Belstaff: location, just prime ones

He didn't name what he considers to be his direct competitors, but it's as if he did. To explain why Belstaff is so special, creative director Martin Cooper said it was the only luxury brand, along with Burberry, that originated from outerwear. Not from purses or shoes, not from saddles and trunks. To put it in an elegant way, Belstaff and Burberry are different from Prada, Ferragamo, Hermès and Louis Vuitton. The combination with Burberry is not casual: Cooper, before being called by Belstaff CEO Harry Slatkin, worked for 16 years with Christopher Bailey, Burberry's creative director (excuse me, chief creative officer). A period the designer described as the "general audition" for his commitment to Belstaff.

There were great expectations for the London presentation of Cooper's first collection that represents the new course for Belstaff, a brand name created in 1924 Britain but that has a very Italian recent past. «Italy will still have a key role in the Belstaff style because we will continue working with businesses and workshops around Tuscany that for years now have been producing for the brand name», said Slatkin, Belstaff CEO since June 9, 2011 when, along with Labelux (of which he is the reference shareholder) and Tommy Hilfiger, he sealed the purchase putting an end to the long and sometimes difficult negotiation with the Malenotti family that controlled Belstaff through Clothing Company. A cash and debt transaction worth some 160 million dollars (120 million euro) for an estimated turnover in 2010 of 80 million euro. «The first objective was to present a collection that spoke for itself giving the idea of the repositioning towards the high scale market that keeps in mind the Belstaff heritage», Slatkin says. «Martin started from two icon jackets the Roadmaster and the Trialmaster and made them more sophisticated and precious working on proportions and choosing materials like python and crocodile or cashmere and fur for the padding and details, especially in the women's pieces».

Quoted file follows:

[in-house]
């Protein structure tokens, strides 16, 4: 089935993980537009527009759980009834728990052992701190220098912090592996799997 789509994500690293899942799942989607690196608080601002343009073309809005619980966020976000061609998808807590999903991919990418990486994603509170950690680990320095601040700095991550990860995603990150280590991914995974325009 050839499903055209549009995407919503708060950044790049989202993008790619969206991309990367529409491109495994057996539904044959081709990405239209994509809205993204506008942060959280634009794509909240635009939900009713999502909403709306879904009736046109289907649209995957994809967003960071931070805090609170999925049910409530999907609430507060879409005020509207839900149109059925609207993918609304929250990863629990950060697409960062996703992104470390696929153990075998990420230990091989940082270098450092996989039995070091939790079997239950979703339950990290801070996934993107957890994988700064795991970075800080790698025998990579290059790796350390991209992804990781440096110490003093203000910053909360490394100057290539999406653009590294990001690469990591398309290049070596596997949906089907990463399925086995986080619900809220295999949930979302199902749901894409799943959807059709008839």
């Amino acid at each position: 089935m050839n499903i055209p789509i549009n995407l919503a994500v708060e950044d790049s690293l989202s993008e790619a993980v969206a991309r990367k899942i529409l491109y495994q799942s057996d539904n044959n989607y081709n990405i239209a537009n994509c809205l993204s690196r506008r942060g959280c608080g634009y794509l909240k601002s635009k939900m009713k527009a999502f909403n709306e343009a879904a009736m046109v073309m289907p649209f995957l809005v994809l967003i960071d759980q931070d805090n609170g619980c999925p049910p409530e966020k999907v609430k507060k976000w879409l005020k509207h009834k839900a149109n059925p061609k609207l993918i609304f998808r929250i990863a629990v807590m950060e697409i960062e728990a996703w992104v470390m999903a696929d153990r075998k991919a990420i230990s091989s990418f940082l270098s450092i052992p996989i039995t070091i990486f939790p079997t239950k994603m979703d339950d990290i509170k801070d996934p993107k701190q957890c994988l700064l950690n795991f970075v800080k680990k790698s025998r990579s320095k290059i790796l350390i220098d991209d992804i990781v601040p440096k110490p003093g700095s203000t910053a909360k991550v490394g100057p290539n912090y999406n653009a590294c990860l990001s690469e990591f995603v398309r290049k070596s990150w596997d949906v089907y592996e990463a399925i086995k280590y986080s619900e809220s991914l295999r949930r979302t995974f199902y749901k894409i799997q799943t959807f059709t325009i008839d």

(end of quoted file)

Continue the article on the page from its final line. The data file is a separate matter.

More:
Details that apparently were very much appreciated by Anna Wintour, among the first to come forward last Sunday in the spaces of Lindsay Hall, a few blocks from Westminster, to see the Belstaff collection designed by Martin Cooper. With a fur coat that covered her up to her feet, ignoring the protests from animal activists that follow her everywhere, it appears that the director of Vogue America urged the next Belstaff presentation to take place in New York.
Instead it appears that choice will fall on Milan: «Shortly we will inaugurate a new showroom and by the end of the year the store in via Borgogna, which is already very central (very close to piazza San Babila), will move to an even more central location, in the heart of the via Montenapoleone fashion district», Harry Slatkin said. «Mono-brand stores are a priority: right after the summer we will open in London, in New Bond Street, a 2,500 meter store, while for New York we chose Madison Avenue. Munich and other cities will follow, as soon as we find the locations that have to be only prime ones. The concept for the stores is entrusted to William Sofield, who, for example, designed the Gucci store during the Tom Ford era». The reference to the US designer who in these days presented in London his third women's "solo" collection is not casual: Domenico De Sole, Gucci CEO when Ford was creative director, sits on the Labelux board.

TAGS: Anna Wintour | Belstaff CEO | Burberry's | Christopher Bailey | Clothing Company | Domenico De Sole | Gucci | Harry Slatkin | Hermès | Italia | London | Londra | Louis Vuitton | Martin Cooper | Milan | Mono | Salvatore Ferragamo | Stati Uniti d'America | Tom Ford | Tommy Hilfiger | Ufficio Stampa | Vogue | William Sofield